LOLC finance units outside Sri Lanka brings most profits
ECONOMYNET – Sri Lanka’s LOLC group, which has interests in finance, agriculture and leisure, said its micro finance units in East Asia brought 12.7 billion rupees in profit after tax, with the group reporting consolidated profit after tax of 10.7 billion rupees.
LOLC said total assets in foreign units were 560 billion rupees, with a loan portfolio of 450 billion rupees and a deposit base of 280 billion rupees.
“Therefore, LOLC is determined to further penetrate the Asian markets whilst exploring opportunities in other regions such as Africa,” the firm said.
LOLC said it started foreign investments with buying a 19 percent stake in PRASAC Microfinance Institutional Limited in Cambodia, a dollarized economy, investing 62 million rupees.
The stake has since been expanded to 70 percent. PRASAC had a lending book of 354 billion rupees and 236 billion rupees in deposits, and 435 billion rupees in assets. It had a customer base of 400,000.
The firm had shown profits of 10 billion rupees in the nine months to December.
LOLC invested in a second unit, in the country, LOLC Cambodia Plc, in 2014. LOLC says it has become the second most profitable micro-finance company in the country with an asset base of 112 billion rupees and customer base of 236,000.
LOLC says it has a 97 percent stake in the firm, which was set up 24 years ago by a non-governmental organisation.
In 2014, LOLC MyanmarMicrofinance Co., Ltd (LMML) was set up as a greenfield operation.
In 2017, the Government of Pakistan and the Sultanate of Oman, had invited LOLC to be the majority shareholder of their joint venture, Pak Oman Microfinance Bank Limited (PakOman).
LOLC had taken a controlling interest in PT. SaranaSumut Ventura (PTSSV) in Indonesia, which has a population of over 265 million.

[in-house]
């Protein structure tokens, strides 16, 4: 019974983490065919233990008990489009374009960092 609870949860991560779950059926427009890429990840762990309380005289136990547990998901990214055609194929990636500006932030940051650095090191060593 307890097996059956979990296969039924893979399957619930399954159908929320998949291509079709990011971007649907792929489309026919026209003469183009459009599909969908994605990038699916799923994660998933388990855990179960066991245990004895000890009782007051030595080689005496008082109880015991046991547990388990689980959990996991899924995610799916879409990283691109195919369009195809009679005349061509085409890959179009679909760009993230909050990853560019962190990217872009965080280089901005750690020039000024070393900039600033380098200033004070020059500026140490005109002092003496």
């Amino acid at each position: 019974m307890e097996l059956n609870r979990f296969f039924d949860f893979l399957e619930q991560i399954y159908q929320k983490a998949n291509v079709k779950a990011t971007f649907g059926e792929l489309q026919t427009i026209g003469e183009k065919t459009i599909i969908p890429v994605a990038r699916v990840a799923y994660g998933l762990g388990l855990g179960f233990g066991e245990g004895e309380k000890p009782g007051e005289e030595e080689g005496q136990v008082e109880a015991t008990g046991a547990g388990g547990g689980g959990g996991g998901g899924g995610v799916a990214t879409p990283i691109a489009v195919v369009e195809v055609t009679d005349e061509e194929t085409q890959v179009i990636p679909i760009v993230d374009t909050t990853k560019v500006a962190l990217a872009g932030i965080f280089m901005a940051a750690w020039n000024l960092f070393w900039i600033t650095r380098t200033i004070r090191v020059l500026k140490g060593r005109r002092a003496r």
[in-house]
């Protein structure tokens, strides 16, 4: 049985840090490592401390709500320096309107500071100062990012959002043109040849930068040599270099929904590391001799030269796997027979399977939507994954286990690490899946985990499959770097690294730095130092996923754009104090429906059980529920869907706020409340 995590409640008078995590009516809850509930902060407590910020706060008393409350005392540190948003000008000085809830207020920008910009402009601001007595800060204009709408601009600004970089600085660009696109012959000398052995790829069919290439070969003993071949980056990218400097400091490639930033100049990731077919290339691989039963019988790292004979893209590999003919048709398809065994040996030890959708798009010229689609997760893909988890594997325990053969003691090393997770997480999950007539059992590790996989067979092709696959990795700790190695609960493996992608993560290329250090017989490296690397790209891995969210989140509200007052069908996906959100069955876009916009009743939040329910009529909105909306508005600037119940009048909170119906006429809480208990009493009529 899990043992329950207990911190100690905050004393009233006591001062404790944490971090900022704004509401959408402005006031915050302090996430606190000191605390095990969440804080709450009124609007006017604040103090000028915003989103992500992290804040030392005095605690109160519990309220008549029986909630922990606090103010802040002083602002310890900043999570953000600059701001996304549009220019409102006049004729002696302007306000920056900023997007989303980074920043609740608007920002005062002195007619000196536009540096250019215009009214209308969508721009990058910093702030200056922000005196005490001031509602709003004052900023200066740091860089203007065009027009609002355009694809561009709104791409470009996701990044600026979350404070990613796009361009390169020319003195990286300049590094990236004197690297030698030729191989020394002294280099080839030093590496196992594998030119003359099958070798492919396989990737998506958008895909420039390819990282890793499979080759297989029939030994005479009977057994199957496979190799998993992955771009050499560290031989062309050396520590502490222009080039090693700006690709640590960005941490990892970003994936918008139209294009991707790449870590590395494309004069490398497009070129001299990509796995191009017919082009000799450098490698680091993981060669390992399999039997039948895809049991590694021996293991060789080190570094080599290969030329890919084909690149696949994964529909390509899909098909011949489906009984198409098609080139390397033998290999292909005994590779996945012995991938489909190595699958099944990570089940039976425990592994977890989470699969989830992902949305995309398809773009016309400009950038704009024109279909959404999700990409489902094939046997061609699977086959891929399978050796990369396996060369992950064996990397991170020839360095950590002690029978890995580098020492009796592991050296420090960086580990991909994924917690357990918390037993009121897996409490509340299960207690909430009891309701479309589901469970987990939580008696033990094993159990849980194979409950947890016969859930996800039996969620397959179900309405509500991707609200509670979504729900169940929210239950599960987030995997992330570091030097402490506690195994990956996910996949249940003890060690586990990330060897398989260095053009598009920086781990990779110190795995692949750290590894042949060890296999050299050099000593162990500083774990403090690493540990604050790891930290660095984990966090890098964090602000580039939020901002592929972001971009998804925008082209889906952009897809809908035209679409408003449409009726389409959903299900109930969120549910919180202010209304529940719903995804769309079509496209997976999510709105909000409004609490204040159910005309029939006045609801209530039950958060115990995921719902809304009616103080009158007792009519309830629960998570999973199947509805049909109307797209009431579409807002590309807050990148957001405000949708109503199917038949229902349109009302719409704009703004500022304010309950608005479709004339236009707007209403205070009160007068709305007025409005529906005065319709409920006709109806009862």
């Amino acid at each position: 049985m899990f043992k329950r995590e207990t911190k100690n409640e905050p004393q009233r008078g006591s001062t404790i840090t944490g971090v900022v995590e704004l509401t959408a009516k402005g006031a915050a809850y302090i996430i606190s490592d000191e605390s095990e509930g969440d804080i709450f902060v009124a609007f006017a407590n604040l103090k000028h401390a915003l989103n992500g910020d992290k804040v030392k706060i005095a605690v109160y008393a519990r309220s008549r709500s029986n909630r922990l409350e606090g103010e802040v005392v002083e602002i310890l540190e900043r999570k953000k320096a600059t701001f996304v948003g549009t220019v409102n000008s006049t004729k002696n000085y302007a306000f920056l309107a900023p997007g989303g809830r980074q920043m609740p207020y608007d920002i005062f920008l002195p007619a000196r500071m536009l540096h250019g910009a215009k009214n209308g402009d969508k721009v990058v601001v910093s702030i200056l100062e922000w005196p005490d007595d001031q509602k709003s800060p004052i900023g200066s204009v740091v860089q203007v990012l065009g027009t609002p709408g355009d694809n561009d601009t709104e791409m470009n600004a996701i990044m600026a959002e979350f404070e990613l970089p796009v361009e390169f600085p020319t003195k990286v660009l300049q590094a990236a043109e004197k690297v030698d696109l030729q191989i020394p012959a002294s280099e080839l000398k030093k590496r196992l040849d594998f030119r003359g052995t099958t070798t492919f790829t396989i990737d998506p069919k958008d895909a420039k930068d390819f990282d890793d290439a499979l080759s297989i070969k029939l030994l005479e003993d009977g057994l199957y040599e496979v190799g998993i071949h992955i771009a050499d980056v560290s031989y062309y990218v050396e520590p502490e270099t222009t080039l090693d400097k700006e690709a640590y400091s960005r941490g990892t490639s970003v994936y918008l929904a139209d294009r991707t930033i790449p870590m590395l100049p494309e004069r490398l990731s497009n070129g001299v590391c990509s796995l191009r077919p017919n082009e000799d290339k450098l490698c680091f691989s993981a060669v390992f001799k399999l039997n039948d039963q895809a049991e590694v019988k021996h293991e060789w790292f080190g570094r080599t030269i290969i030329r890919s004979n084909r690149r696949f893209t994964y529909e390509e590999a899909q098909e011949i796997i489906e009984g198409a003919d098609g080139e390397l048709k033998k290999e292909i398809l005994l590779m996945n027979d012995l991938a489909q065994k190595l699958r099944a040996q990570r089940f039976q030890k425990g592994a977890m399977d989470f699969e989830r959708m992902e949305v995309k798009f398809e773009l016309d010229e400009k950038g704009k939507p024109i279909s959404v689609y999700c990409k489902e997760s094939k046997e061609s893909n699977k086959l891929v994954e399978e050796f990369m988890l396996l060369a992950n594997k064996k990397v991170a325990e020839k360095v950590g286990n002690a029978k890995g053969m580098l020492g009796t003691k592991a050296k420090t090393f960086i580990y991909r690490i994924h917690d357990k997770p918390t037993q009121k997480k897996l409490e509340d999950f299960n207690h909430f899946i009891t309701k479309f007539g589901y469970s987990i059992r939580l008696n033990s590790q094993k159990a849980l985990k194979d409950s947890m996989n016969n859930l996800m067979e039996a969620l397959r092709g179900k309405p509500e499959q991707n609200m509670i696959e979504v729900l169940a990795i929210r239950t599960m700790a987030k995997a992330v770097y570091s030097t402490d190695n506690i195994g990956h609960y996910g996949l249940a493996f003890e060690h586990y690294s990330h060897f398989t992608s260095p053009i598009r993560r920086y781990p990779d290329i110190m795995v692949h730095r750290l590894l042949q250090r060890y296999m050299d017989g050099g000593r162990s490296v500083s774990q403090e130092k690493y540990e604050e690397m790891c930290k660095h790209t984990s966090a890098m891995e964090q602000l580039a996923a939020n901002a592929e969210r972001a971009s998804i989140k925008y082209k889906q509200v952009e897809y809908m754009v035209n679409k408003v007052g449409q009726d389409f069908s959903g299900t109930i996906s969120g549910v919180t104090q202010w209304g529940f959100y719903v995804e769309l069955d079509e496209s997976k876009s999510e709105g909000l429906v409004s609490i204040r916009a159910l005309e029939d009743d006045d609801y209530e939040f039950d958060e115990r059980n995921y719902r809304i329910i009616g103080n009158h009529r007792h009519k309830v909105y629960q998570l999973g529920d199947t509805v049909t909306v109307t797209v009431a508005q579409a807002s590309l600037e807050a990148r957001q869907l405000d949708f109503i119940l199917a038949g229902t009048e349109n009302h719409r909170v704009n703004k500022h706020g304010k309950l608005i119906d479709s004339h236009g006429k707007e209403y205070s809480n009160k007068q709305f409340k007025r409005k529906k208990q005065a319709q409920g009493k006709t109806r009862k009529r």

In 2018, LOLC had also invested in LOLC ASKI Finance in northern Philippines and and LOLC Development Bank in the south.
“Considering the social impact created in both Indonesia and Philippines, and identifying the tremendous potential going forward, the respective regulatory bodies and several Development Financial Institutions (DFIs) have expressed their interest to work closely in these initiatives,” LOLC said.
LOLC group had been funded from time to time by the Dutch Development Bank – FMO, The French Development Agency-PROPARCO, German Government Agency – DEG, and the Asian Development Bank (ADB).
LOLC group’s total assets including in Sri Lanka grew to 1,008 billion rupees by December 2018, up from 770 billion rupees a year earlier.
“Now, we have a balanced and diversified investment portfolio and will pursue to invest further into selected markets in Asia and other emerging regions with the objective of enriching the livelihoods of the small and medium entrepreneurs,” LOLC Managing Director Kapila Jayewardene said.
Sri Lanka’s rupee collapsed in 2018, with the Central Bank starting contradictory monetary and exchange rate policies from the first quarter of the year. (Colombo/Mar05/2019-SB)